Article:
What does "author" mean when shouted alongside "encore" during ovations after a performance? The word was most likely used by the French, but I can't see any relationship between a form of appreciation and the current definitions. – Keraunoscopia 04:45, 8 August 2010 (UTC)
Hmm... the French wiktionary is clear on the interjection "encore", but also makes no note of the word "author/auteur" in this use. – Keraunoscopia 04:49, 8 August 2010 (UTC)
Failure to be verified may either mean that this information is fabricated, or is merely beyond our resources to confirm. We have archived here the disputed information, the verification discussion, and any documentation gathered so far, pending further evidence.
Do not re-add this information to the article without also submitting proof that it meets Wiktionary's criteria for inclusion. See also Wiktionary:Previously deleted entries.
Rfv-sense: "a source of information". Looks odd. Mglovesfun (talk) 11:38, 19 March 2011 (UTC)
My best guess is that this is a reference to uses such as those at google books:"quotes many authors" or "some authors have argued", where "author" is used in a sort of vague, complement-free way: note that "quotes the authors of many texts" and "the authors of some texts have argued" would both be very awkward. I don't think it's totally divorced from the first sense — to quote an "author" is to quote a written source, because an author is (usually) someone who writes — but on the other hand, it is somewhat divorced from the first sense, in that to quote an "author" is to quote an author's written work, not just to quote a spoken utterance by someone who's also written something. Overall, the problem here is not so much that we have two senses instead of one, as that we have two senses instead of five or six. If we had five or six senses, each with good example sentences and citations, then this one would fit in rather nicely (with a bit of tweaking). As it is, this sense really stands out as odd, because it's the only sense that we've separated out. —RuakhTALK 14:22, 20 March 2011 (UTC)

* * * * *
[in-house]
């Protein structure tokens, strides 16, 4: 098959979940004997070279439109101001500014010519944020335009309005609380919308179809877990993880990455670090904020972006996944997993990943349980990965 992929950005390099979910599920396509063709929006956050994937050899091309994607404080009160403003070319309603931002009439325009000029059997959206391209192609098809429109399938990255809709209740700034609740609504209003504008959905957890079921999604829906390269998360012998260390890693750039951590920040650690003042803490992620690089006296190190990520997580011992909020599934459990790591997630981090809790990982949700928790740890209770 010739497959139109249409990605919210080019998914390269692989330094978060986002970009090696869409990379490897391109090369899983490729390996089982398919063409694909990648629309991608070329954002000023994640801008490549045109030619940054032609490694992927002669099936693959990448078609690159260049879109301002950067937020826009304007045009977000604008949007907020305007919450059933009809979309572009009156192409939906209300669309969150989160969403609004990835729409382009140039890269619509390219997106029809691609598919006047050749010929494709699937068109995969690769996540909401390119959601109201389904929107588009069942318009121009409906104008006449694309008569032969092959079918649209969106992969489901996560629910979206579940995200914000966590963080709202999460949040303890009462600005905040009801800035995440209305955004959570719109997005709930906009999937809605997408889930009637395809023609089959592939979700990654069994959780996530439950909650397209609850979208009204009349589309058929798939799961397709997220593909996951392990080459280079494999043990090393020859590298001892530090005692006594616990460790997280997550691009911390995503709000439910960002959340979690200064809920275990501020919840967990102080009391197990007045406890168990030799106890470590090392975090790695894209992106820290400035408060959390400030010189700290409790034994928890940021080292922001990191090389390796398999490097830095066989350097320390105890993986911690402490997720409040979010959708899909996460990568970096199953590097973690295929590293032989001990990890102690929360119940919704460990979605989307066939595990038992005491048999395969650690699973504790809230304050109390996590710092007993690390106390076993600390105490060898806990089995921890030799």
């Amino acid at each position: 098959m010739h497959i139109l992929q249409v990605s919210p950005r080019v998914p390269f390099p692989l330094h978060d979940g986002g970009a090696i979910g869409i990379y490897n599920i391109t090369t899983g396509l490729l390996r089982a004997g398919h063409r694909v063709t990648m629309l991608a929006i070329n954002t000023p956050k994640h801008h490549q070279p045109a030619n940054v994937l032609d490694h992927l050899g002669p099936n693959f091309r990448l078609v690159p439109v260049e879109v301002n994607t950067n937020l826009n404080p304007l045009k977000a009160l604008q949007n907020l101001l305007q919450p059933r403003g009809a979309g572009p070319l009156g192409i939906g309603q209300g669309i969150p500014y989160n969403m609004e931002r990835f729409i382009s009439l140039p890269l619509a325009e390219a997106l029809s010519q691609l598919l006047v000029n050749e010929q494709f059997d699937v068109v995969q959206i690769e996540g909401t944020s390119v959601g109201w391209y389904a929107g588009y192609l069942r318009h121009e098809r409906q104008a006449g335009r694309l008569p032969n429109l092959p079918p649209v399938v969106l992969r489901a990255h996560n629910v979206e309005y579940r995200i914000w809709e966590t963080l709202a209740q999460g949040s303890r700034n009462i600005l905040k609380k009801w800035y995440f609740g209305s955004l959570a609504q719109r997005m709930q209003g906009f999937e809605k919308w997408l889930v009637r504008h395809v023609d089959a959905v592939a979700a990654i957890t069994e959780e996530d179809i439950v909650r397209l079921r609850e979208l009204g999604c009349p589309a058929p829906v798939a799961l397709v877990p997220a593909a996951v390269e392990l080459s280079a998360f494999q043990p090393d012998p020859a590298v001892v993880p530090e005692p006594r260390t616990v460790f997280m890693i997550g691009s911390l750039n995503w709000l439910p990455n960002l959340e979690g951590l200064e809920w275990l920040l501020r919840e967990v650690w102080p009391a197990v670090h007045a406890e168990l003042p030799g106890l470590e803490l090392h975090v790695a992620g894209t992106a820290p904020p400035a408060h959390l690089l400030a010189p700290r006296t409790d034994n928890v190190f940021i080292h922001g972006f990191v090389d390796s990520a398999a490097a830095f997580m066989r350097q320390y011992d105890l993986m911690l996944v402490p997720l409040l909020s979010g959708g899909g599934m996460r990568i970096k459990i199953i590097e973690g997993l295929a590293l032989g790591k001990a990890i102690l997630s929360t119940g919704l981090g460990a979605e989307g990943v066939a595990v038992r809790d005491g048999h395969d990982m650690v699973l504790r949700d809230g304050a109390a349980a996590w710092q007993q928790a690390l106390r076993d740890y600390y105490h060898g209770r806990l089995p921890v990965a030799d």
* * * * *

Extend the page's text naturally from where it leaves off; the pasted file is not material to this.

Sure, but I would argue that doesn't mean that this is a meaning of the word author no more than it is a meaning for "people". I'd be happy to have more than one sense, but not this on unless it's somehow justified. Mglovesfun (talk) 14:29, 20 March 2011 (UTC)